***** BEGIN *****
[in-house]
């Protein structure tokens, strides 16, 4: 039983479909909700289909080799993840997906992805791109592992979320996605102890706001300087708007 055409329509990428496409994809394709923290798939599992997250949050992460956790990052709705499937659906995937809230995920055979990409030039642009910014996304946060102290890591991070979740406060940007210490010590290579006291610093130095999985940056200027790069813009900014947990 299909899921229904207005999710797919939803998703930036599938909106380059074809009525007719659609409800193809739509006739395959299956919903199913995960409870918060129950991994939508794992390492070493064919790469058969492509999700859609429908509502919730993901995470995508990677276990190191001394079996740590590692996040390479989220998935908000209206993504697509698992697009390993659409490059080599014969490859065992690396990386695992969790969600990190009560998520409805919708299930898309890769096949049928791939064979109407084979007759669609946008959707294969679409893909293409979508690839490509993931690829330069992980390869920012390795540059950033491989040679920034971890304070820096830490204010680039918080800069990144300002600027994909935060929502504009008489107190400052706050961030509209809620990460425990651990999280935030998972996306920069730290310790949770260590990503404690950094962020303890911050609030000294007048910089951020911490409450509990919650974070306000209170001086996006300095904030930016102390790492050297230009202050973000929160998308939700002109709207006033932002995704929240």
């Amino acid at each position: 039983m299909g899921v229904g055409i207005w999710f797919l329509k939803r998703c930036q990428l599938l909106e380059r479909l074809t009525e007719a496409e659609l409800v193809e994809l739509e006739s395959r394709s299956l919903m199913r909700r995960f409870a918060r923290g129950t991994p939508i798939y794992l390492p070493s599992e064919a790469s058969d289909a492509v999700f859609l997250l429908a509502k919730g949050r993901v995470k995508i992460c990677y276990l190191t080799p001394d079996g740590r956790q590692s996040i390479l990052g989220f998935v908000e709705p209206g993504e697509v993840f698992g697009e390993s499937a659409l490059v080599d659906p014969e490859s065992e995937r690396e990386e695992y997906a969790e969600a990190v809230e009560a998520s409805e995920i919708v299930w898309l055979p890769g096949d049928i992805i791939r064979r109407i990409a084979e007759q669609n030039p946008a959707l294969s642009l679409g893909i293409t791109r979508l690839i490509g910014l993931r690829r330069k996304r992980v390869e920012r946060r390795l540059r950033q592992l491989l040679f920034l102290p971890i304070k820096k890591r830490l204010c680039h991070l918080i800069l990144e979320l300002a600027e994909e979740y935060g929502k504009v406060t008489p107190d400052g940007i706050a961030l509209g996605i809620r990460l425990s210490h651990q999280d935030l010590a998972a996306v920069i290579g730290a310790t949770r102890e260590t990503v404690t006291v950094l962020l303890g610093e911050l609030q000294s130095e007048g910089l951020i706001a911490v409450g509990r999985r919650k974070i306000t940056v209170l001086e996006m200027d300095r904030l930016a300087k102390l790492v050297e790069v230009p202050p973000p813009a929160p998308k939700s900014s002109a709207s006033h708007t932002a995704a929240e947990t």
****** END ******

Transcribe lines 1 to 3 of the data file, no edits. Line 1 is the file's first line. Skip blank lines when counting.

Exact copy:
[in-house]
């Protein structure tokens, strides 16, 4: 039983479909909700289909080799993840997906992805791109592992979320996605102890706001300087708007 055409329509990428496409994809394709923290798939599992997250949050992460956790990052709705499937659906995937809230995920055979990409030039642009910014996304946060102290890591991070979740406060940007210490010590290579006291610093130095999985940056200027790069813009900014947990 299909899921229904207005999710797919939803998703930036599938909106380059074809009525007719659609409800193809739509006739395959299956919903199913995960409870918060129950991994939508794992390492070493064919790469058969492509999700859609429908509502919730993901995470995508990677276990190191001394079996740590590692996040390479989220998935908000209206993504697509698992697009390993659409490059080599014969490859065992690396990386695992969790969600990190009560998520409805919708299930898309890769096949049928791939064979109407084979007759669609946008959707294969679409893909293409979508690839490509993931690829330069992980390869920012390795540059950033491989040679920034971890304070820096830490204010680039918080800069990144300002600027994909935060929502504009008489107190400052706050961030509209809620990460425990651990999280935030998972996306920069730290310790949770260590990503404690950094962020303890911050609030000294007048910089951020911490409450509990919650974070306000209170001086996006300095904030930016102390790492050297230009202050973000929160998308939700002109709207006033932002995704929240």
């Amino acid at each position: 039983m299909g899921v229904g055409i207005w999710f797919l329509k939803r998703c930036q990428l599938l909106e380059r479909l074809t009525e007719a496409e659609l409800v193809e994809l739509e006739s395959r394709s299956l919903m199913r909700r995960f409870a918060r923290g129950t991994p939508i798939y794992l390492p070493s599992e064919a790469s058969d289909a492509v999700f859609l997250l429908a509502k919730g949050r993901v995470k995508i992460c990677y276990l190191t080799p001394d079996g740590r956790q590692s996040i390479l990052g989220f998935v908000e709705p209206g993504e697509v993840f698992g697009e390993s499937a659409l490059v080599d659906p014969e490859s065992e995937r690396e990386e695992y997906a969790e969600a990190v809230e009560a998520s409805e995920i919708v299930w898309l055979p890769g096949d049928i992805i791939r064979r109407i990409a084979e007759q669609n030039p946008a959707l294969s642009l679409g893909i293409t791109r979508l690839i490509g910014l993931r690829r330069k996304r992980v390869e920012r946060r390795l540059r950033q592992l491989l040679f920034l102290p971890i304070k820096k890591r830490l204010c680039h991070l918080i800069l990144e979320l300002a600027e994909e979740y935060g929502k504009v406060t008489p107190d400052g940007i706050a961030l509209g996605i809620r990460l425990s210490h651990q999280d935030l010590a998972a996306v920069i290579g730290a310790t949770r102890e260590t990503v404690t006291v950094l962020l303890g610093e911050l609030q000294s130095e007048g910089l951020i706001a911490v409450g509990r999985r919650k974070i306000t940056v209170l001086e996006m200027d300095r904030l930016a300087k102390l790492v050297e790069v230009p202050p973000p813009a929160p998308k939700s900014s002109a709207s006033h708007t932002a995704a929240e947990t």